“The breadth of opportunities is significant,” he said. “The depth of the opportunities is very shallow.”
With a huge amount of capital on the sidelines, properties with 85%-plus occupancy are commanding high prices.
“The best marketers out there are going to derive significant value, at least in the near term, because … there’s a lot of capital out there looking for stabilized assets,” Ziegler Managing Director Donald Husi said at BUILD.
Welltower has managed to execute on $5.6 billion in pro rata gross investments since Oct. 2020, targeting prices below replacement cost; and Ventas acquired New Senior for $2.3 billion in 2021. But smaller REITs have largely paused on external growth given the pricing environment; LTC Properties (NYSE: LTC), for example, has focused on structured financing deals.
Whether this situation continues, or the M&A market gains greater depth and presents opportunities to a wider range of buyers, remains a story to be written in 2022.
“We’re leaning into a little bit different view of where value gets created, within the walls and outside the walls of senior living.” — Arnold Whitman, Founder and Executive Chair, Formation Capital, May 1, 2021
The Paradise Village community operated by Generations in San Diego features independent living, assisted living and memory care — but also a credit union, a 200-seat theater, spa and salon, outdoor gardens and other amenities and services open to the general public.
This is a model that Formation Capital’s Arnie Whitman — along with Generations’ Executive Chairman Chip Gabriel and other partners — want to expand on in the coming years. The partners are in the process of securing sites to create their vision of senior living campuses that take integration with their surrounding communities to a new level.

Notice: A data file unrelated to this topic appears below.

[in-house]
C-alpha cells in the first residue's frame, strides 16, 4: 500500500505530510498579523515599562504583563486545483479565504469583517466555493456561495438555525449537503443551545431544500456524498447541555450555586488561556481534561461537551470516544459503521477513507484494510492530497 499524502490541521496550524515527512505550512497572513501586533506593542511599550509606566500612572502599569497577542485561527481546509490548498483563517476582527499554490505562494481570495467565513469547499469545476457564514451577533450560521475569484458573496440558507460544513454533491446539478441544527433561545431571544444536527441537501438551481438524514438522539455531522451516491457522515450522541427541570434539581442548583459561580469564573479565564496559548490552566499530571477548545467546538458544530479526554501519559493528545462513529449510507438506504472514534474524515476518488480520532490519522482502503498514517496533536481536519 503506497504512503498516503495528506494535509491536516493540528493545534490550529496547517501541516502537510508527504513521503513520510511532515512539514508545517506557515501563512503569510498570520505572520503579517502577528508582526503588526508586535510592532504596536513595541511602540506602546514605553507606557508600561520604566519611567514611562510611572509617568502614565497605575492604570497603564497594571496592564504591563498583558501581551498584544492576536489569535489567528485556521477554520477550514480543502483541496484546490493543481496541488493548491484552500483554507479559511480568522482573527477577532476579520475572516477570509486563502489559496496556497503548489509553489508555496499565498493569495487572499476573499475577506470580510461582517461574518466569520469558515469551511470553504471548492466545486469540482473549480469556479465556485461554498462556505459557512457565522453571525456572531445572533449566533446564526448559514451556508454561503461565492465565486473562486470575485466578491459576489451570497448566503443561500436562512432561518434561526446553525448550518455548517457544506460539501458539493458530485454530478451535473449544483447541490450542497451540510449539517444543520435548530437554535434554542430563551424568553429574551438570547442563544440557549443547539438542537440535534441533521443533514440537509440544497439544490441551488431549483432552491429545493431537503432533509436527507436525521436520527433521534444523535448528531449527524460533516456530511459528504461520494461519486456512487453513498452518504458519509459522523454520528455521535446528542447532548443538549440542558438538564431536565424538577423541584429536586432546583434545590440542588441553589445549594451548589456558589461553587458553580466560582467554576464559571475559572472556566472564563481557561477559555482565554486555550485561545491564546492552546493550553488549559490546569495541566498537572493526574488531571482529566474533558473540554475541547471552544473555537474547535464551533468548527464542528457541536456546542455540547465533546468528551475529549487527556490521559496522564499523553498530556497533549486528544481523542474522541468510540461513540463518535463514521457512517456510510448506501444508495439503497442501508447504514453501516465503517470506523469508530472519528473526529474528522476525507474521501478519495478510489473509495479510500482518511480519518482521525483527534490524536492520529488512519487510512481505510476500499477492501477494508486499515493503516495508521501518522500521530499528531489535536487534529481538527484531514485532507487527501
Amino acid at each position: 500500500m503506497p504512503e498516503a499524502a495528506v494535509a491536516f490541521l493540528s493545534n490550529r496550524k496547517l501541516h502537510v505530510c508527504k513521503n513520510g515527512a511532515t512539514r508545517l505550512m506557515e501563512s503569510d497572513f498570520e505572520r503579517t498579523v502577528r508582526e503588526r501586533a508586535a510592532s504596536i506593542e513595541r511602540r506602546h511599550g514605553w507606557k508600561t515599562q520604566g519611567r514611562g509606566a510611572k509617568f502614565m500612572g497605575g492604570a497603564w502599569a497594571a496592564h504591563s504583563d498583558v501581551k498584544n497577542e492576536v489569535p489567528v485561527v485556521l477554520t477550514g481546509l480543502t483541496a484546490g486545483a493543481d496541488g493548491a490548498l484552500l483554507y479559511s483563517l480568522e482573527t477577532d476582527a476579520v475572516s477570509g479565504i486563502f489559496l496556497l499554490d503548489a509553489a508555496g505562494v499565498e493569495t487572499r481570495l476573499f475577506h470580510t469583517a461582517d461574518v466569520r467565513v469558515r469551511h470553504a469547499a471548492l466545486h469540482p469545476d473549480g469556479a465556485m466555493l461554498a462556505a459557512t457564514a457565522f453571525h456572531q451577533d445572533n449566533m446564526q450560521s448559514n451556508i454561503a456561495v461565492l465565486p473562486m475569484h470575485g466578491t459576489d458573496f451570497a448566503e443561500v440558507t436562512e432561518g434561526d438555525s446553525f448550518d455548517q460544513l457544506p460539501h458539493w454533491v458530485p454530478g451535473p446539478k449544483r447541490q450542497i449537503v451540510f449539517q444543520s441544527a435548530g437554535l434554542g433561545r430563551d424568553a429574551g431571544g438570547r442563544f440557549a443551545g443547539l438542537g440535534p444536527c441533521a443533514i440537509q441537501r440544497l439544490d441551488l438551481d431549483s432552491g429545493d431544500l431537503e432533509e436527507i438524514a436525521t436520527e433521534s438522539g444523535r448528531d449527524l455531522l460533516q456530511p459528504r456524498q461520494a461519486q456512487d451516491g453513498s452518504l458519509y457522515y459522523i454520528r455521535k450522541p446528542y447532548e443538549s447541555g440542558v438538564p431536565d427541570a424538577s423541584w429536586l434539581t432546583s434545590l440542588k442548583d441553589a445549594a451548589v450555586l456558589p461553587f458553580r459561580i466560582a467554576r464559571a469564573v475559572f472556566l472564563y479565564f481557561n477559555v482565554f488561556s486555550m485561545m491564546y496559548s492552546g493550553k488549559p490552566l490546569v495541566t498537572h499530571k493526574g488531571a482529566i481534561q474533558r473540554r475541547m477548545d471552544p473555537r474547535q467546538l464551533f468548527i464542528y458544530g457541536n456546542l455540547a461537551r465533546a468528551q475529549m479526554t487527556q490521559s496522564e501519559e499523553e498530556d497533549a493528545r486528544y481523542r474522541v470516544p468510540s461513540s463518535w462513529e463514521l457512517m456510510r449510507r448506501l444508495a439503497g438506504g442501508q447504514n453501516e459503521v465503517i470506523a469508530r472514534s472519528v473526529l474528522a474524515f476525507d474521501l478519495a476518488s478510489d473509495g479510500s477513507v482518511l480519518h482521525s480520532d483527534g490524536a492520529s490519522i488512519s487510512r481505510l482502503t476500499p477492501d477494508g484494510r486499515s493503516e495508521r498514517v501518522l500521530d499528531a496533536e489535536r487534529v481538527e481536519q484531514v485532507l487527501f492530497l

Medicare Advantage, which continued to make inroads into senior living in 2021, is part of their plan. One of their partners is Scott Reed, co-founder of Alignment Healthcare, an MA plan provider that raised nearly $500 million in an IPO this year.
The partners believe that MA plans will increasingly cover wellness services and other offerings that will be provided on their campuses. As a result, older adults not living on the campus would be able to pay a nominal monthly membership fee for access to these programs, which would increase the wellbeing of MA beneficiaries and drive costs down for the plan providers.
While Whitman and his partners are still in the early stages of bringing this vision to life, a similar model is quickly taking shape. Just a few days after Whitman spoke with SHN, Lifespark announced its acquisition of Tealwood Senior Living.
Lifespark provides a range of integrated services to older adults largely through value-based care arrangements. In acquiring Tealwood, Lifespark added senior living to its range of other offerings, including home-based primary care, Medicare-certified home health, pharmacy, hospice, and programs to meet social determinants of health.
The goal is to bring all these services together for senior living residents in a more coordinated way to reduce “bottlenecks” in the continuum. The operational model is being created with the help of innovator Dr. Bill Thomas. And more recently, Medicare Advantage insurer UCare invested in Lifespark, making Lifespark into a “payvider.”